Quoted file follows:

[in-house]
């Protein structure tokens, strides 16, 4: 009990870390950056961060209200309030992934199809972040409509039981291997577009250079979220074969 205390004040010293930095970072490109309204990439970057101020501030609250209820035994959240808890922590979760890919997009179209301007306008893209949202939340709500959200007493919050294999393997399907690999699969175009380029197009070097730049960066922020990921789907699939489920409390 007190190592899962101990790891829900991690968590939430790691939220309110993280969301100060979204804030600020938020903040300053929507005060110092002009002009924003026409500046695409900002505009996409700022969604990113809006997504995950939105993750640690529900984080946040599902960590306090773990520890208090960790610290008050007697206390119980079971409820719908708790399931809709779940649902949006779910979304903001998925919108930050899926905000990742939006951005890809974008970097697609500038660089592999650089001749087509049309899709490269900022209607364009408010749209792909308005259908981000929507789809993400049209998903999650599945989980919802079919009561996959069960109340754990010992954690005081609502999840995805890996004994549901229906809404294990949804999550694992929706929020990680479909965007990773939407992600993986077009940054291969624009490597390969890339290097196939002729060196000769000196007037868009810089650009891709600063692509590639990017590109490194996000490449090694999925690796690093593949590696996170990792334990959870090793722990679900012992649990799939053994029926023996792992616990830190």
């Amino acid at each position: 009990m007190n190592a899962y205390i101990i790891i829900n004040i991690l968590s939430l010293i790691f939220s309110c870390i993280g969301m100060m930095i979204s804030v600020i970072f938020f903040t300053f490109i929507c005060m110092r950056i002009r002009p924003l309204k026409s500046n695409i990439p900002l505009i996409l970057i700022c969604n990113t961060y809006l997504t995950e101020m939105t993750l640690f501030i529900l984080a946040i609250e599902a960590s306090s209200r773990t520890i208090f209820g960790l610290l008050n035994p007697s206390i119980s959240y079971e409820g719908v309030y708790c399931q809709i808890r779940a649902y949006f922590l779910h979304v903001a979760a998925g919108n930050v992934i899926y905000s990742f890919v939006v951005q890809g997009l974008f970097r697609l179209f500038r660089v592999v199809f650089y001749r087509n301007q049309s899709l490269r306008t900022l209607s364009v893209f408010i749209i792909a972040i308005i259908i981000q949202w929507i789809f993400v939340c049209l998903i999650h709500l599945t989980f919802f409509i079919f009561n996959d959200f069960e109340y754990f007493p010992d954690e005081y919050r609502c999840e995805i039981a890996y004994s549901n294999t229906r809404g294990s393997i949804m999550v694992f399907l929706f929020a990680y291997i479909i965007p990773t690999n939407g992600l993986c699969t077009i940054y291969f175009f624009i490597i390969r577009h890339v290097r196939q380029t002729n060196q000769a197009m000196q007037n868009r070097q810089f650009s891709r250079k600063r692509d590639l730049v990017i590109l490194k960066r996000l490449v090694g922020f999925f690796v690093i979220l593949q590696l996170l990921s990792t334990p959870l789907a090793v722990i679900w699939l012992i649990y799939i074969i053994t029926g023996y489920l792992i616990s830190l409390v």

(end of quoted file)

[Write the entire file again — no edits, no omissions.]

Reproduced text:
[in-house]
């Protein structure tokens, strides 16, 4: 009990870390950056961060209200309030992934199809972040409509039981291997577009250079979220074969 205390004040010293930095970072490109309204990439970057101020501030609250209820035994959240808890922590979760890919997009179209301007306008893209949202939340709500959200007493919050294999393997399907690999699969175009380029197009070097730049960066922020990921789907699939489920409390 007190190592899962101990790891829900991690968590939430790691939220309110993280969301100060979204804030600020938020903040300053929507005060110092002009002009924003026409500046695409900002505009996409700022969604990113809006997504995950939105993750640690529900984080946040599902960590306090773990520890208090960790610290008050007697206390119980079971409820719908708790399931809709779940649902949006779910979304903001998925919108930050899926905000990742939006951005890809974008970097697609500038660089592999650089001749087509049309899709490269900022209607364009408010749209792909308005259908981000929507789809993400049209998903999650599945989980919802079919009561996959069960109340754990010992954690005081609502999840995805890996004994549901229906809404294990949804999550694992929706929020990680479909965007990773939407992600993986077009940054291969624009490597390969890339290097196939002729060196000769000196007037868009810089650009891709600063692509590639990017590109490194996000490449090694999925690796690093593949590696996170990792334990959870090793722990679900012992649990799939053994029926023996792992616990830190």
């Amino acid at each position: 009990m007190n190592a899962y205390i101990i790891i829900n004040i991690l968590s939430l010293i790691f939220s309110c870390i993280g969301m100060m930095i979204s804030v600020i970072f938020f903040t300053f490109i929507c005060m110092r950056i002009r002009p924003l309204k026409s500046n695409i990439p900002l505009i996409l970057i700022c969604n990113t961060y809006l997504t995950e101020m939105t993750l640690f501030i529900l984080a946040i609250e599902a960590s306090s209200r773990t520890i208090f209820g960790l610290l008050n035994p007697s206390i119980s959240y079971e409820g719908v309030y708790c399931q809709i808890r779940a649902y949006f922590l779910h979304v903001a979760a998925g919108n930050v992934i899926y905000s990742f890919v939006v951005q890809g997009l974008f970097r697609l179209f500038r660089v592999v199809f650089y001749r087509n301007q049309s899709l490269r306008t900022l209607s364009v893209f408010i749209i792909a972040i308005i259908i981000q949202w929507i789809f993400v939340c049209l998903i999650h709500l599945t989980f919802f409509i079919f009561n996959d959200f069960e109340y754990f007493p010992d954690e005081y919050r609502c999840e995805i039981a890996y004994s549901n294999t229906r809404g294990s393997i949804m999550v694992f399907l929706f929020a990680y291997i479909i965007p990773t690999n939407g992600l993986c699969t077009i940054y291969f175009f624009i490597i390969r577009h890339v290097r196939q380029t002729n060196q000769a197009m000196q007037n868009r070097q810089f650009s891709r250079k600063r692509d590639l730049v990017i590109l490194k960066r996000l490449v090694g922020f999925f690796v690093i979220l593949q590696l996170l990921s990792t334990p959870l789907a090793v722990i679900w699939l012992i649990y799939i074969i053994t029926g023996y489920l792992i616990s830190l409390v």